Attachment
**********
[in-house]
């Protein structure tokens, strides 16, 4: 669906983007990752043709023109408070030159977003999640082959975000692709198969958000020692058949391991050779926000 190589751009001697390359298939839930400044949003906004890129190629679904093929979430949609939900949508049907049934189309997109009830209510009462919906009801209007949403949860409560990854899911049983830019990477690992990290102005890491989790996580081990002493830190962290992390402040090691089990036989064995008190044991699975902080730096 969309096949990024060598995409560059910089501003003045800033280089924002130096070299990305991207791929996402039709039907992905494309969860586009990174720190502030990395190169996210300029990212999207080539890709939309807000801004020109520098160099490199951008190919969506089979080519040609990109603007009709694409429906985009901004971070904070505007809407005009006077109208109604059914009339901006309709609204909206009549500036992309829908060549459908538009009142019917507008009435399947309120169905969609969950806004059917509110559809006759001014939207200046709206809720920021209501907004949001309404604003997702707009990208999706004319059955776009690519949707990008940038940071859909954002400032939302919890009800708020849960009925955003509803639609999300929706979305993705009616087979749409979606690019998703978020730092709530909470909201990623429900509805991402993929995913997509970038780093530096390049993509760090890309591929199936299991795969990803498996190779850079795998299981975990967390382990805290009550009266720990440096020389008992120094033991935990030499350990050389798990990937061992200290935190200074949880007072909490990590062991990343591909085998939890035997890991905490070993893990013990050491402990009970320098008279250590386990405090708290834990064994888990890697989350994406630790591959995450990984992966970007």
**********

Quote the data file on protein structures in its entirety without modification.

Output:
[in-house]
């Protein structure tokens, strides 16, 4: 669906983007990752043709023109408070030159977003999640082959975000692709198969958000020692058949391991050779926000 190589751009001697390359298939839930400044949003906004890129190629679904093929979430949609939900949508049907049934189309997109009830209510009462919906009801209007949403949860409560990854899911049983830019990477690992990290102005890491989790996580081990002493830190962290992390402040090691089990036989064995008190044991699975902080730096 969309096949990024060598995409560059910089501003003045800033280089924002130096070299990305991207791929996402039709039907992905494309969860586009990174720190502030990395190169996210300029990212999207080539890709939309807000801004020109520098160099490199951008190919969506089979080519040609990109603007009709694409429906985009901004971070904070505007809407005009006077109208109604059914009339901006309709609204909206009549500036992309829908060549459908538009009142019917507008009435399947309120169905969609969950806004059917509110559809006759001014939207200046709206809720920021209501907004949001309404604003997702707009990208999706004319059955776009690519949707990008940038940071859909954002400032939302919890009800708020849960009925955003509803639609999300929706979305993705009616087979749409979606690019998703978020730092709530909470909201990623429900509805991402993929995913997509970038780093530096390049993509760090890309591929199936299991795969990803498996190779850079795998299981975990967390382990805290009550009266720990440096020389008992120094033991935990030499350990050389798990990937061992200290935190200074949880007072909490990590062991990343591909085998939890035997890991905490070993893990013990050491402990009970320098008279250590386990405090708290834990064994888990890697989350994406630790591959995450990984992966970007």